For the past two decades, acclaimed documentary filmmaker Doug Block (51 Birch Street, The Kids Grow Up) has helped support himself by shooting weddings. Hired for his intimate documentary style, he found himself emotionally bonding with his wedding couples on their big day, only to send off their videos and never see them again. Many years and 112 weddings later, having long wondered what’s become of their marriages, Block begins to track down some of his favorite couples. Juxtaposing rapturous wedding day flashbacks with remarkably candid present-day interviews, 112 Weddings explores timeless themes of love and marital commitment.
112 Weddings is available on iTunes, Amazon Instant and DVD.
ACADEMY AWARD NOMINEE - BEST DOCUMENTARY FEATURE - An extraordinary work of both cinematic and political activism, 5 BROKEN CAMERAS is a deeply personal, first-hand account of non-violent resistance in Bil'in, a West Bank village threatened by encroaching Israeli settlements. Academy Award Nominee for Best Documentary Feature.Learn more
In the quest to meet an ever-higher standard of physical beauty, many women choose breast implants without knowing the potential health risks. Absolutely Safe chronicles four women's stories and the need for informed consent.Learn more
Is being hit by lightning a random natural occurrence or a predestined event? Accidents, chance, fate and the elusive quest to make sense out of tragedy underpin director Jennifer Baichwal's (Manufactured Landscapes) captivating new work, an elegant cinematic meditation on the metaphysical effects of being struck by lightning. To explore these profound questions, Baichwal sought out riveting personal stories from around the world from a former CIA assassin and a French storm chaser, to writer Paul Auster and improvisational musician Fred Frith. The philosophical anchor of the film, Auster was caught in a terrifying and deadly storm as a teenager, and it has deeply affected both his life and art: "It opened up a whole realm of speculation that I've continued to live with ever since." In his doctor brother's laboratory, Frith experiments with his guitar to demonstrate the ubiquity of electricity in our bodies and the universe. Visually dazzling and aurally seductive, Act of God singularly captures the harsh beauty of the skies and the lives of those who have been forever touched by their fury.Learn more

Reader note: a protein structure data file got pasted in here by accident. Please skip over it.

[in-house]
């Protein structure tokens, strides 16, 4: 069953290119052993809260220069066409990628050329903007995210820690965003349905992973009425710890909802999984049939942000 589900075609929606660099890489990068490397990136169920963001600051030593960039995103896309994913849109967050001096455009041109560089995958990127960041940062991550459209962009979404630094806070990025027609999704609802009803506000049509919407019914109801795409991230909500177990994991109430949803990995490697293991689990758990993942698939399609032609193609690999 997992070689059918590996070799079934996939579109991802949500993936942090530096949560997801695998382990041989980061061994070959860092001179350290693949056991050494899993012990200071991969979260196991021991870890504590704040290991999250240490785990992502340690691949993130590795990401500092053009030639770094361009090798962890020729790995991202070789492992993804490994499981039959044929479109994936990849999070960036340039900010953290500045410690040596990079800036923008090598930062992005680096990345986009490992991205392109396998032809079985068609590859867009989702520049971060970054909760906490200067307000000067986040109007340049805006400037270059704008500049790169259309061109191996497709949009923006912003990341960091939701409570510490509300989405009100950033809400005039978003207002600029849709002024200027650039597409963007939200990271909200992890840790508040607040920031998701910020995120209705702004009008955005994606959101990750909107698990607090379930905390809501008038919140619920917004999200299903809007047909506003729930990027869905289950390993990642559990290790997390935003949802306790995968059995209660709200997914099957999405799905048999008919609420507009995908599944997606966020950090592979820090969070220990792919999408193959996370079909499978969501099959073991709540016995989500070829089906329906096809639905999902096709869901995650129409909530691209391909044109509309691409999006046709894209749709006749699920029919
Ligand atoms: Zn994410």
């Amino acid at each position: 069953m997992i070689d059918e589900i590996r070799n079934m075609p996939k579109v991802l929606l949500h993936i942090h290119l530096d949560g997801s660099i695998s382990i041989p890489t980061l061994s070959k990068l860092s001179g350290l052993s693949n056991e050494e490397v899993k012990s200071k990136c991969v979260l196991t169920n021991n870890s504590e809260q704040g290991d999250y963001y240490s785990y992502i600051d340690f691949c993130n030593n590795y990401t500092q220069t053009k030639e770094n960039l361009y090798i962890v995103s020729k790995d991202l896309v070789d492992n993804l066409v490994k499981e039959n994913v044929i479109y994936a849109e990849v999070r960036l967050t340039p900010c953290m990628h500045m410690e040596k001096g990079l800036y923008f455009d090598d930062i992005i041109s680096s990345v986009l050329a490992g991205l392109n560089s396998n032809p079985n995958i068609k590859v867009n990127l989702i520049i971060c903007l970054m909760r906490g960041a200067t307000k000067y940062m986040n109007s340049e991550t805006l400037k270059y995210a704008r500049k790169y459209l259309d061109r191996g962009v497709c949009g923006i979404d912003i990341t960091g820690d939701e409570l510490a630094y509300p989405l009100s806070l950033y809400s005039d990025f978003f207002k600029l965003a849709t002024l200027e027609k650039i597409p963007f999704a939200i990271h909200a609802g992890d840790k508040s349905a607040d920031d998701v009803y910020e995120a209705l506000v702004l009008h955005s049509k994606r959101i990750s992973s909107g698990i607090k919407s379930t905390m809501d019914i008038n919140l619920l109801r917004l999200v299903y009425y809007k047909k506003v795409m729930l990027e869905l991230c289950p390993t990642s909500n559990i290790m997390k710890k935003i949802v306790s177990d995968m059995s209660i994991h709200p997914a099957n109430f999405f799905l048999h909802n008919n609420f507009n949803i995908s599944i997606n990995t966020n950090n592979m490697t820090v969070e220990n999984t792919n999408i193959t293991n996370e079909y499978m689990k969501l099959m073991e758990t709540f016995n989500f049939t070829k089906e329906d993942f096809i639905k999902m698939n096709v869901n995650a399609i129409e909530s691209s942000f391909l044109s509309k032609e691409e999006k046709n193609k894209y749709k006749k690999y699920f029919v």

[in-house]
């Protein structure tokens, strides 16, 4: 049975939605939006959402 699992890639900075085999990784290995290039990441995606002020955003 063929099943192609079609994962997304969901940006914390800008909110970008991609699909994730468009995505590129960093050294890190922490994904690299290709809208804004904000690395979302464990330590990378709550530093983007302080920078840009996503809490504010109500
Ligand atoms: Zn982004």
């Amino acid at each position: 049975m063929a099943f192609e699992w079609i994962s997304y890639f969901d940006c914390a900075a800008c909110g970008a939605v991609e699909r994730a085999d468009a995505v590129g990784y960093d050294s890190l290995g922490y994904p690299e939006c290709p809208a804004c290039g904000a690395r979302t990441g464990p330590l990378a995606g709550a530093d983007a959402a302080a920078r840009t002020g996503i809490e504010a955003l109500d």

In Afghanistan you risk your life to sing. After thirty years of war and five devastating years of Taliban rule, pop culture is beginning to return to the country. Since 2005, millions have been tuning in to Tolo TV's wildly popular American Idol-style series Afghan Star. Like its Western predecessors, people compete for a cash prize and record deal. More surprisingly, the contest is open to everyone across the country despite gender, ethnicity or age. Two thousand people audition, including three extremely brave women. And when viewers vote for their favorites via cell phone, it is, for many, their first encounter with the democratic process.
Winner of the Directing and Audience Awards in Sundance's 2009 World Documentary competition, Havana Marking's timely and moving film follows the dramatic stories of four young finalists-two men and two women-as they hazard everything to become the nation's favorite performer. By observing the Afghani people's relationship to its pop culture, Afghan Star is the perfect window into a country's tenuous, ongoing struggle for modernity. What Americans consider frivolous entertainment is downright revolutionary—and more human— in this troubled part of the world.
Of the great ballerinas, Tanaquil Le Clercq may have been the most transcendent. She was the foremost dancer of her day until it suddenly all stopped. At age 27, Tanny was struck down by polio and paralyzed. She never danced again.Learn more